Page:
Florida 2000
The re-count of ballots in Florida during the 2000 presidential election created a debate about the reliability of punch card ballots and precipitated a national crisis of public confidence in voting systems in general. Most previous national elections had sufficiently large margins of victory to mask any shortcomings of vote recording systems.
But a close presidential election race, misaligned ballot cards that allowed for off-center punches, and a confusing butterfly ballot design in one Florida county, stimulated public awareness and interest in the nation's vote-recording machinery.

Citizen ballot counters

Citizen ballot counters and observers examining Votomatic punch cards, Emergency Operations Center, West Palm Beach, Florida, November 2000. To conduct the re-count in Palm Beach County, citizens organized into teams of four. Each team included two Republican and two Democratic Party counters and observers. The magenta-colored card helps identify the holes in
the ballots.

Photo of Citizen ballot counters
Enlarge photo of Citizen ballot counters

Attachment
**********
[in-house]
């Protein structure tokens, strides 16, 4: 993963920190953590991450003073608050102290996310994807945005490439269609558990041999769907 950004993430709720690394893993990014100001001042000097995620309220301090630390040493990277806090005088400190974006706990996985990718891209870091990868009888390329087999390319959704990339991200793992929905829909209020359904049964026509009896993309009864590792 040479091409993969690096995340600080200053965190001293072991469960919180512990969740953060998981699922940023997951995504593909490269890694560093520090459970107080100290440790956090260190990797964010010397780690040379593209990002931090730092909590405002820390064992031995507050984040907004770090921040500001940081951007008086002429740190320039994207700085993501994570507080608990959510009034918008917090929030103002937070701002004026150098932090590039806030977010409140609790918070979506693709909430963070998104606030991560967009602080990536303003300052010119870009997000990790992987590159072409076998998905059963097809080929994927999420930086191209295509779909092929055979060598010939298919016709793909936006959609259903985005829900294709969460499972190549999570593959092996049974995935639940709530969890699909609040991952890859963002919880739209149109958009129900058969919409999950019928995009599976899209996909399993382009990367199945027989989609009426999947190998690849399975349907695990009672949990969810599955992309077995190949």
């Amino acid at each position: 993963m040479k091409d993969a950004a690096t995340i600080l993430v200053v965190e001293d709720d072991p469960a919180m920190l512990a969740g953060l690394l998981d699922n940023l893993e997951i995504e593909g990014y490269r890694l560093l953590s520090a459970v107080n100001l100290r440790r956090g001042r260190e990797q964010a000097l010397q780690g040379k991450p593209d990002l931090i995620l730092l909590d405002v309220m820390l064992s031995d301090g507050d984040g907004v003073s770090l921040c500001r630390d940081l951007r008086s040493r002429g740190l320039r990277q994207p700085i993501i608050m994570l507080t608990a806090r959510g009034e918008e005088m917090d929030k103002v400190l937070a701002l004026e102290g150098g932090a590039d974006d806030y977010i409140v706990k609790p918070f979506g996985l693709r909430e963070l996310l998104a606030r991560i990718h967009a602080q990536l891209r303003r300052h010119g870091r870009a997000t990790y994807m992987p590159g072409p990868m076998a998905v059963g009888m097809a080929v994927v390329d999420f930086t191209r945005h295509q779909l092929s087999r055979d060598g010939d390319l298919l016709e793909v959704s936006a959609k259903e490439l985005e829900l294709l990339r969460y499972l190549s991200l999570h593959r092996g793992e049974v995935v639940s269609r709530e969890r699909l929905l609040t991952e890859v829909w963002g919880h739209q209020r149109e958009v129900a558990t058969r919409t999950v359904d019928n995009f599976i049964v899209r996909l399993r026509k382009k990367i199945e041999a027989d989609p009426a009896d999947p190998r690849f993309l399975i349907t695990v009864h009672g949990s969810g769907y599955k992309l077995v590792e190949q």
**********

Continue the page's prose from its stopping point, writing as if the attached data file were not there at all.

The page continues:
Photo of Detail,  butterfly ballot
Enlarge photo of Detail,  butterfly ballot
Photo of Votomatic with "butterfly"  ballot
Enlarge photo of Votomatic with "butterfly"  ballot
Photo of Votomatic vote recorder
Enlarge photo of Votomatic vote recorder

Detail, butterfly ballot


Votomatic with butterfly ballot


Votomatic vote recorder

In an effort to keep the type on the ballot legible, Palm Beach County Supervisor of Elections Theresa LePore enlarged what would normally have been a single page of presidential candidates to two pages. The two-page butterfly ballot led to voter confusion.

Judge Robert Rosenberg examining ballot

The close presidential contest between George W. Bush and Al Gore came down to a struggle over the Florida vote. In Florida, Bush led Gore by 537 votes out of six million votes cast. Gore asked for a recount of ballots by hand in four counties where his support was believed to be strong. Incompletely punched ballots that could not be counted by machine were attributed to
voter error.

Courtesy Associated Press


Magnifying glass

Magnifying glass used by Judge Robert Rosenberg to examine ballots during the hand re-count in Broward County, Florida.

Photo of Judge Robert Rosenberg examining ballot
Enlarge photo Judge Robert Rosenberg examining ballot
Photo of Magnifying glass
Enlarge photo of Magnifying glass
Photo of Bush v. Gore protesters
Enlarge photo of Bush v. Gore protesters

Bush v. Gore protesters

Protesters outside the U. S. Supreme Court during Bush v. Gore turned punch cards into symbols, December 11, 2000.